“Your staff, exactly like other emergency responders such as fire and police, rise to the occasion to perform very important jobs when the public is evacuating.” Donovan said. “Only certain people can put their personal worries aside to do a job. Your team was always concentrating on their jobs and did a great service for our community.”

So my colleagues at FLORIDA TODAY and the Treasure Coast are my heroes, too. I’m truly blessed to work with them.

Adam Neale, editor of the Treasure Coast Newspapers and TCPalm.com talked about reporter Emily Bohatch. It was her first week on the job. She went out with a deputy from the Martin County Sheriff’s Office during the storm. Welcome aboard, Emily. This is what we do.

Read more from Emily Bohatch: Irma keeps fire rescue busy

At all our sites, a team of digital producers – people whose names you rarely see – worked around the clock to post updates and keep coverage fresh.

Consumers devoured our content over three days, with more than 7.5 million pages of content read across the Florida network and more than 3.5 million videos viewed. Evacuees and people who stayed invested whatever battery power they had to find out what was happening and what to expect next.

After the winds stopped, we dispatched Rangel to accompany a Key West evacuee on her journey home to better document the damage there and photographer Craig Bailey to shoot from the air with the Civil Air Patrol.

More: A photographer’s account of Irma’s damage in SW Florida

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Volunteer members of the Civil Air Patrol converge on Lakeland to aid in relief after Hurricane Irma. Video by Craig Bailey. Posted Sept. 14, 2017;

Meanwhile, even as we documented the damages, we reported aggressively on stores reopening, gasoline supplies, power outages and restoration, debris and garbage pickups, school openings and more.

Our goal across the network was the same: find a way to get the information to our communities when they needed it most. When roads were impassable or winds too high to deliver printed editions, we relied solely on our digital and mobile sites, which we opened for unlimited access to non-subscribers as a public service.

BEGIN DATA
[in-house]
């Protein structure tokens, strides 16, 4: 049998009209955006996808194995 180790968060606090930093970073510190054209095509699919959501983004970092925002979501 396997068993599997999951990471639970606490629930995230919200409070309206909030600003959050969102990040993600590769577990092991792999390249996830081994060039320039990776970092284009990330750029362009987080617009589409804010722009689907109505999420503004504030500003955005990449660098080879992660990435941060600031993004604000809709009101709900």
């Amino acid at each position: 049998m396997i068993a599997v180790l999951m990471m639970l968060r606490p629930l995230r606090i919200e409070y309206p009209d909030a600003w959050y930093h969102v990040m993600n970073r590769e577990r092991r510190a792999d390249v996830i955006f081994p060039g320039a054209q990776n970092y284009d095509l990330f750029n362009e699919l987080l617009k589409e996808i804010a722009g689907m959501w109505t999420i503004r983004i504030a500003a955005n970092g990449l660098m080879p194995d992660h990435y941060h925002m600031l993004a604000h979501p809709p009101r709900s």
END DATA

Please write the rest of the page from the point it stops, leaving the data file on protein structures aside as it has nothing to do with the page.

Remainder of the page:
We used the power of Facebook to get out and tell you what was going on via live video reports. At one point, when the winds got too strong, I had to order a reporter to stay inside as he was running out the door to make another report.

There was nothing fake about that, either.

But, as Tallahassee DemocratExecutive Editor William Hatfield says, “sometimes superheroes sit at keyboards.”

Even as Irma was churning toward Florida, battering everything in its path, journalist Yoonserk Pyun began to brainstorm online tools that would help Floridians navigate life in the storm. Mashing up Google traffic data with FDOT traffic cams, he created a Florida Gridlock Guide that would help evacuees plot their routes in and out of the state, Hatfield said.

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After the storm, he tapped into a data set by the Florida Department of Emergency Management that showed the number of Floridians without power. It allowed readers and emergency planners to compare and contrast the power grid situations throughout Florida.

Both tools are available at data.tallahassee.com.

Our journalists did not escape unscathed, of course. Just like other citizens, some lost or had roofs damaged. Some had water damage. We lost fences and docks.

But we all stayed on the job, because it is what we do and because we love this place we call home. Just like you, we’ll fix the damage and chalk it up to the price of living in paradise.

And I’ll tell you, there’s nothing fake about that, either.    

Read more: Stories by Rick Neale from Texas

Read more by Rick Neale: What lurks in Harvey’s floodwaters

Read more by Rick Neale: Residents paddle through submerged streets

Read more by Rick Neale: Harvey catastrophic event in small town

Read more by Rick Neale: Journalist learns what it’s like flying with 920th 

Read more by Rick Neale: Florida airmen saving lives

Bob Gabordi is executive editor at FLORIDA TODAY. His direct dial number is 321-242-3607 and cell phone is 850-591-2229. He is @bgabordi on Twitter and /bgabordi on Facebook. You can also find him on LinkedIn. His email address is bgabordi@floridatoday.com.

  • Our Hurricane Irma coverage: No ‘fake news’ here - 29906170001 5572782319001 5572783498001 vs - Our Hurricane Irma coverage: No ‘fake news’ here

    Drone reveals Irma’s catastrophic wrath in east Naples

  • Our Hurricane Irma coverage: No ‘fake news’ here - 29906170001 5572962498001 5572962749001 vs - Our Hurricane Irma coverage: No ‘fake news’ here

    From the air, Irma’s catastrophic wrath is undeniable

  • Our Hurricane Irma coverage: No ‘fake news’ here - 29906170001 5573503223001 5573498959001 vs - Our Hurricane Irma coverage: No ‘fake news’ here

    Hurricane Irma wrecks southwest Florida neighborhoods

  • Our Hurricane Irma coverage: No ‘fake news’ here - 29906170001 5570387417001 5570381648001 vs - Our Hurricane Irma coverage: No ‘fake news’ here

    Hurricanes Jose and Irma as Seen from Space